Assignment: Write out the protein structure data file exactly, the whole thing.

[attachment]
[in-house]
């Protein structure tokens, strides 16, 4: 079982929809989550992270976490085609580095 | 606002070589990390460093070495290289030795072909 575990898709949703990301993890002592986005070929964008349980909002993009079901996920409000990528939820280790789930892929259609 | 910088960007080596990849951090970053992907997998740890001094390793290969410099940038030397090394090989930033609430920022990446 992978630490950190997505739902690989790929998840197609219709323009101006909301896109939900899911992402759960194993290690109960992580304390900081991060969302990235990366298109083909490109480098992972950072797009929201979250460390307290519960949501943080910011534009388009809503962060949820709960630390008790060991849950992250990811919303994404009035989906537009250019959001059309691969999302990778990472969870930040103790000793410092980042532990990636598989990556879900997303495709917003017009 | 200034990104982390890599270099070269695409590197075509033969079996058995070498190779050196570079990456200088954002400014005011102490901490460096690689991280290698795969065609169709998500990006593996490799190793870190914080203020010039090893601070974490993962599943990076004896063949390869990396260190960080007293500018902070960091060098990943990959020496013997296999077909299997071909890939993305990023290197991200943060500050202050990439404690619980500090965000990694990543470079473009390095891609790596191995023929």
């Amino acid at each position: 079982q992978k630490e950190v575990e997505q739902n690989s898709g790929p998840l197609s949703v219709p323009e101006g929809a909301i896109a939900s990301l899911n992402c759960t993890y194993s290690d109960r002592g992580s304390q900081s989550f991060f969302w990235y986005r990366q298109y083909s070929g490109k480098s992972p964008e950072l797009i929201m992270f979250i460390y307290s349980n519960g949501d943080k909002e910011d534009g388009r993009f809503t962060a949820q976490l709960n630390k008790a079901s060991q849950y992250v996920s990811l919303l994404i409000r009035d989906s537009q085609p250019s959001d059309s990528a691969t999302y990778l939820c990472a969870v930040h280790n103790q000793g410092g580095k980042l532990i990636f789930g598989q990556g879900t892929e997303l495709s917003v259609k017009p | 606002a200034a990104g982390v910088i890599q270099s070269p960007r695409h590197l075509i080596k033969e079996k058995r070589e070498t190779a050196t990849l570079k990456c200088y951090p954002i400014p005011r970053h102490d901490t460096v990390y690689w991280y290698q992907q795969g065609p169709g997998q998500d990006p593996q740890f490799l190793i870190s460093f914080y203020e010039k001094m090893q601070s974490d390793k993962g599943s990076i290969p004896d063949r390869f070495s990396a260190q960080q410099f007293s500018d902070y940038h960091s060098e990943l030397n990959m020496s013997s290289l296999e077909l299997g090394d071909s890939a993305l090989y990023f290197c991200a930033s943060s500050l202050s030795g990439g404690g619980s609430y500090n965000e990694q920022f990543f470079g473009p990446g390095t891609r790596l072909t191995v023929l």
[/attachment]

[in-house]
């Protein structure tokens, strides 16, 4: 079982929809989550992270976490085609580095 | 606002070589990390460093070495290289030795072909 575990898709949703990301993890002592986005070929964008349980909002993009079901996920409000990528939820280790789930892929259609 | 910088960007080596990849951090970053992907997998740890001094390793290969410099940038030397090394090989930033609430920022990446 992978630490950190997505739902690989790929998840197609219709323009101006909301896109939900899911992402759960194993290690109960992580304390900081991060969302990235990366298109083909490109480098992972950072797009929201979250460390307290519960949501943080910011534009388009809503962060949820709960630390008790060991849950992250990811919303994404009035989906537009250019959001059309691969999302990778990472969870930040103790000793410092980042532990990636598989990556879900997303495709917003017009 | 200034990104982390890599270099070269695409590197075509033969079996058995070498190779050196570079990456200088954002400014005011102490901490460096690689991280290698795969065609169709998500990006593996490799190793870190914080203020010039090893601070974490993962599943990076004896063949390869990396260190960080007293500018902070960091060098990943990959020496013997296999077909299997071909890939993305990023290197991200943060500050202050990439404690619980500090965000990694990543470079473009390095891609790596191995023929």
């Amino acid at each position: 079982q992978k630490e950190v575990e997505q739902n690989s898709g790929p998840l197609s949703v219709p323009e101006g929809a909301i896109a939900s990301l899911n992402c759960t993890y194993s290690d109960r002592g992580s304390q900081s989550f991060f969302w990235y986005r990366q298109y083909s070929g490109k480098s992972p964008e950072l797009i929201m992270f979250i460390y307290s349980n519960g949501d943080k909002e910011d534009g388009r993009f809503t962060a949820q976490l709960n630390k008790a079901s060991q849950y992250v996920s990811l919303l994404i409000r009035d989906s537009q085609p250019s959001d059309s990528a691969t999302y990778l939820c990472a969870v930040h280790n103790q000793g410092g580095k980042l532990i990636f789930g598989q990556g879900t892929e997303l495709s917003v259609k017009p | 606002a200034a990104g982390v910088i890599q270099s070269p960007r695409h590197l075509i080596k033969e079996k058995r070589e070498t190779a050196t990849l570079k990456c200088y951090p954002i400014p005011r970053h102490d901490t460096v990390y690689w991280y290698q992907q795969g065609p169709g997998q998500d990006p593996q740890f490799l190793i870190s460093f914080y203020e010039k001094m090893q601070s974490d390793k993962g599943s990076i290969p004896d063949r390869f070495s990396a260190q960080q410099f007293s500018d902070y940038h960091s060098e990943l030397n990959m020496s013997s290289l296999e077909l299997g090394d071909s890939a993305l090989y990023f290197c991200a930033s943060s500050l202050s030795g990439g404690g619980s609430y500090n965000e990694q920022f990543f470079g473009p990446g390095t891609r790596l072909t191995v023929l």